My new novel, STRANGER CHILD, is due for release in Kindle format on 24th February – just nine days away. I thought you might like a sneak preview of the prologue. Stranger Child – Prologue   Another ten minutes, and she would be safely home. Caroline Joseph gave a shudder of relief that the long journey would soon be over. She never enjoyed driving at night and always felt slightly out of control. Each pair of approaching headlights seemed to draw her towards them, their white light illuminating the car’s interior as she gripped the steering wheel, struggling to point the car straight ahead.

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The Burma Experience – Day Twelve

It was a cold start to the morning, but at least it wasn’t raining. I can confess to slight disappointment – I was hoping that it would rain for ten minutes so I could wear my purple poncho – the waterproof version – bought especially for the trip, and up to now unworn. I nearly wore it anyway, to keep me warm.

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The Burma Experience – Days Ten and Eleven

There’s not much to say about the next two days – they were almost exclusively spent travelling. After leaving the ship, we took the coach and had a tour of the some of the highlights of Mandalay. It’s an interesting city and seemed to me to be cleaner that Yangon – but that could be because I am just more used to Burma. They have a huge problem with rubbish here – plastic bags have entered their world without any thought of how they are going to get rid of them all. As many of the villages don’t even have sewers or running water, I think the idea of garbage collection is quite far down the list. My guide today told me that she volunteers once a month to collect plastic bags from the streets, as do many of the other people who are concerned about keeping their area beautiful.

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The Burma Experience – Day Nine

Today was a funny day, really. It was our last day on the boat, and so I decided to spend the morning trying to pack. The problem I have is that I have a 20 Kg limit on an internal flight to Lake Inle, and I have at least double that! I’m just hoping they charge me money rather than throw me off the plane! The international flights are far more generous, but it’s just these two internal flights that had me worried, so I thought I should do a bit of creative packing while the other trippers went to explore the local town. We leave the boat in the morning at 8 am, and our cases have to be outside our bedroom doors by 6 am. One thing about this trip, there’s no option to laze around in bed! The latest that breakfast is EVER served is 7 –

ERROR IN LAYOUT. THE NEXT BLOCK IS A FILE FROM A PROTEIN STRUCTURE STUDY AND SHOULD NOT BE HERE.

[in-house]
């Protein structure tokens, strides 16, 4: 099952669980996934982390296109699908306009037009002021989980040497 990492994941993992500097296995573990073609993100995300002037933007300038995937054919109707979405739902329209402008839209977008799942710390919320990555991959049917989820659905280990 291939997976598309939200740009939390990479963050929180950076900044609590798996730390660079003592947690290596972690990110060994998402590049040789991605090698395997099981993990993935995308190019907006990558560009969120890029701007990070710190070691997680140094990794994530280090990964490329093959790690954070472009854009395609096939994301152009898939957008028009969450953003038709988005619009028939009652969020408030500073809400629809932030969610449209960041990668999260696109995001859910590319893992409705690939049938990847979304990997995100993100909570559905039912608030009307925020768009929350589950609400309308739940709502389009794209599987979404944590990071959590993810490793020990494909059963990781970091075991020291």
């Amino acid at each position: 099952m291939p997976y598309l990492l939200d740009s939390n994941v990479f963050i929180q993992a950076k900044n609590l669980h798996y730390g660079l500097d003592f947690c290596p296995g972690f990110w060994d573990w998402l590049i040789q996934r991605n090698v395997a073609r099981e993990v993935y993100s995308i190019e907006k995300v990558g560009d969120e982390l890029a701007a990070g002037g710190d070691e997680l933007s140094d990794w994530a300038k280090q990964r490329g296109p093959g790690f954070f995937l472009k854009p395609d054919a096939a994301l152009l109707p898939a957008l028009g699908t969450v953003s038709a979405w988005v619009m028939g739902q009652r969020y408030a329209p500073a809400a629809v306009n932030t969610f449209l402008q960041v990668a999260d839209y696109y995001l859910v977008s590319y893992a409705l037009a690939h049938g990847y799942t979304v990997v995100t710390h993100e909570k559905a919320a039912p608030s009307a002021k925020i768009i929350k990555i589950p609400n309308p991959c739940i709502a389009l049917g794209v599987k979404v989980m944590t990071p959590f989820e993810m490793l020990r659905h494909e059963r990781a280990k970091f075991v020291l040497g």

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The Burma Experience – Day Eight

I was particularly looking forward to today, because I was told we were going into the jungle, and I thought it would give me a very real feel of the places that my dad must have visited. However, disappointingly it wasn’t the jungle at all. It was a fairly sparse forest with quite a lot of monkeys! If it hadn’t been for the disappointment of the jungle, which is apparently much further north, it would have been a good day. Although we had quite a long coach ride, we visited a place high up in the hills where niches have been carved in the rocks, and every niche contains some kind of Buddha (I have more photos of Buddhas than you would believe possible). It was quite extraordinary, because the Buddhas were actually carved out of the rock too – not just built externally and then added into the niches.

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The Burma Experience – Day Seven

Today we visited another village, alongside the river. Here, the local people make clay pots. All their materials are free – they gather clay from the river and mix it with sand from the river bank. This forms the basis of their pots.

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The Burma Experience – Day Six

This has been my favourite day up to now, in spite of having to get up at 5 am! Not the best time of the day for me, it has to be said. The reason for the early rise was a sunrise balloon trip over the wonderful Bagan area – an area with over 2000 pagodas and it is truly extraordinary. We arrived at the launch site at about 6 am, and were served coffee and croissants while we had our safety briefing. To my surprise there were several balloons. The company we were with had six, and there were two other companies. We were the green balloons, and there were eight of us per basket.

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The Burma Experience – Day Five

Today was the BIG DAY – the day that we visited Bagan, one of the major sites of Myanmar. Bagan has over 2000 pagodas, many of them dating back to the 11th century, and the vast majority are stupas, not temples. If you remember from an earlier post, a stupa is a solid building that you can’t go inside. A temple is a pagoda that you can enter.

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The Burma Experience – Day Three

Today we went on some trishaws – a bike attached to a kind of sidecar with a seat. As I mentioned before, it has to be said that the seats have been designed for very skinny Burmese bottoms, and not European (or Australian) rears. I watched the people in front of me, and could see their difficulty – but we all made it safely to the pagoda that was the central attraction to the trip.